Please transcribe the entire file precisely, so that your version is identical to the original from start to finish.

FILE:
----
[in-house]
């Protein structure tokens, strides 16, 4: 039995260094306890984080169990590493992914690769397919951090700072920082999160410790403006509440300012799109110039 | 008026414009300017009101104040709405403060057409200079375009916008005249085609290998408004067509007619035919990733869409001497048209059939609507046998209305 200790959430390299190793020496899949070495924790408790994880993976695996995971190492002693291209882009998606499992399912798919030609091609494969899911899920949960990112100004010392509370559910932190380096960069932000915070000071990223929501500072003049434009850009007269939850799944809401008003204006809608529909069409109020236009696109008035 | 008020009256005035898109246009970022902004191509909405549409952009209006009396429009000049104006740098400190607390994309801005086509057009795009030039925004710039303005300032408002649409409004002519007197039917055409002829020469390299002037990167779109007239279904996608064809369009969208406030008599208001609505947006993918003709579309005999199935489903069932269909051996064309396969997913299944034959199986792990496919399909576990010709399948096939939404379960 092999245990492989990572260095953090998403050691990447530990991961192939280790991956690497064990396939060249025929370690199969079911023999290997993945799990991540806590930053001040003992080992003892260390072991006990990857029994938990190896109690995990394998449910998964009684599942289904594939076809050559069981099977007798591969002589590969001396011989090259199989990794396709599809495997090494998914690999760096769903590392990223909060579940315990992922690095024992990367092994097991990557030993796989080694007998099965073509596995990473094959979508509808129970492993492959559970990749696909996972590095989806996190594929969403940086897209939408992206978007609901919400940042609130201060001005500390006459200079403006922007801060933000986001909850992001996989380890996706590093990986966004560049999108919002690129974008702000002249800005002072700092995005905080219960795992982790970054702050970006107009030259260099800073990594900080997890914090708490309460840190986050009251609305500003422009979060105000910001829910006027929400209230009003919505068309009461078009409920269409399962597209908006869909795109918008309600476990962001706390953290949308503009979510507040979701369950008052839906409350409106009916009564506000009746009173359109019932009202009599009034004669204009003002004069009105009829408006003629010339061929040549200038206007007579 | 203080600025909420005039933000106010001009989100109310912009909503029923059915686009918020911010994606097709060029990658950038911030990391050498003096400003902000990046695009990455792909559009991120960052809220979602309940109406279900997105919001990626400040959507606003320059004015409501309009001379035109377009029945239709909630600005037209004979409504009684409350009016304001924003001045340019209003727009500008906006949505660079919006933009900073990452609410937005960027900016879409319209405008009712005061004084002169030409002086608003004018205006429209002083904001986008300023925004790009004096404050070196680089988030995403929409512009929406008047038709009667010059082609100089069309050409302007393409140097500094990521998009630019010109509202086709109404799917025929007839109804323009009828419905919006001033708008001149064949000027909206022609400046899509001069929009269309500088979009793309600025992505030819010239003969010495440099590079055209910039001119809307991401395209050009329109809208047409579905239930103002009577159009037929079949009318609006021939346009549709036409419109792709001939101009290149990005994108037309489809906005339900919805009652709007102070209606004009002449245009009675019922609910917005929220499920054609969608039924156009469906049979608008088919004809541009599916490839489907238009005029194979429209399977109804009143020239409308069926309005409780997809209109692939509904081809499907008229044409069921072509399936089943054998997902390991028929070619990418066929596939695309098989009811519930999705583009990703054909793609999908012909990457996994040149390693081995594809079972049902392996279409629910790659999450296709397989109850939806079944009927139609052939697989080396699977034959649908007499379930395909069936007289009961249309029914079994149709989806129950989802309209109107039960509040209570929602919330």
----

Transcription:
[in-house]
């Protein structure tokens, strides 16, 4: 039995260094306890984080169990590493992914690769397919951090700072920082999160410790403006509440300012799109110039 | 008026414009300017009101104040709405403060057409200079375009916008005249085609290998408004067509007619035919990733869409001497048209059939609507046998209305 200790959430390299190793020496899949070495924790408790994880993976695996995971190492002693291209882009998606499992399912798919030609091609494969899911899920949960990112100004010392509370559910932190380096960069932000915070000071990223929501500072003049434009850009007269939850799944809401008003204006809608529909069409109020236009696109008035 | 008020009256005035898109246009970022902004191509909405549409952009209006009396429009000049104006740098400190607390994309801005086509057009795009030039925004710039303005300032408002649409409004002519007197039917055409002829020469390299002037990167779109007239279904996608064809369009969208406030008599208001609505947006993918003709579309005999199935489903069932269909051996064309396969997913299944034959199986792990496919399909576990010709399948096939939404379960 092999245990492989990572260095953090998403050691990447530990991961192939280790991956690497064990396939060249025929370690199969079911023999290997993945799990991540806590930053001040003992080992003892260390072991006990990857029994938990190896109690995990394998449910998964009684599942289904594939076809050559069981099977007798591969002589590969001396011989090259199989990794396709599809495997090494998914690999760096769903590392990223909060579940315990992922690095024992990367092994097991990557030993796989080694007998099965073509596995990473094959979508509808129970492993492959559970990749696909996972590095989806996190594929969403940086897209939408992206978007609901919400940042609130201060001005500390006459200079403006922007801060933000986001909850992001996989380890996706590093990986966004560049999108919002690129974008702000002249800005002072700092995005905080219960795992982790970054702050970006107009030259260099800073990594900080997890914090708490309460840190986050009251609305500003422009979060105000910001829910006027929400209230009003919505068309009461078009409920269409399962597209908006869909795109918008309600476990962001706390953290949308503009979510507040979701369950008052839906409350409106009916009564506000009746009173359109019932009202009599009034004669204009003002004069009105009829408006003629010339061929040549200038206007007579 | 203080600025909420005039933000106010001009989100109310912009909503029923059915686009918020911010994606097709060029990658950038911030990391050498003096400003902000990046695009990455792909559009991120960052809220979602309940109406279900997105919001990626400040959507606003320059004015409501309009001379035109377009029945239709909630600005037209004979409504009684409350009016304001924003001045340019209003727009500008906006949505660079919006933009900073990452609410937005960027900016879409319209405008009712005061004084002169030409002086608003004018205006429209002083904001986008300023925004790009004096404050070196680089988030995403929409512009929406008047038709009667010059082609100089069309050409302007393409140097500094990521998009630019010109509202086709109404799917025929007839109804323009009828419905919006001033708008001149064949000027909206022609400046899509001069929009269309500088979009793309600025992505030819010239003969010495440099590079055209910039001119809307991401395209050009329109809208047409579905239930103002009577159009037929079949009318609006021939346009549709036409419109792709001939101009290149990005994108037309489809906005339900919805009652709007102070209606004009002449245009009675019922609910917005929220499920054609969608039924156009469906049979608008088919004809541009599916490839489907238009005029194979429209399977109804009143020239409308069926309005409780997809209109692939509904081809499907008229044409069921072509399936089943054998997902390991028929070619990418066929596939695309098989009811519930999705583009990703054909793609999908012909990457996994040149390693081995594809079972049902392996279409629910790659999450296709397989109850939806079944009927139609052939697989080396699977034959649908007499379930395909069936007289009961249309029914079994149709989806129950989802309209109107039960509040209570929602919330």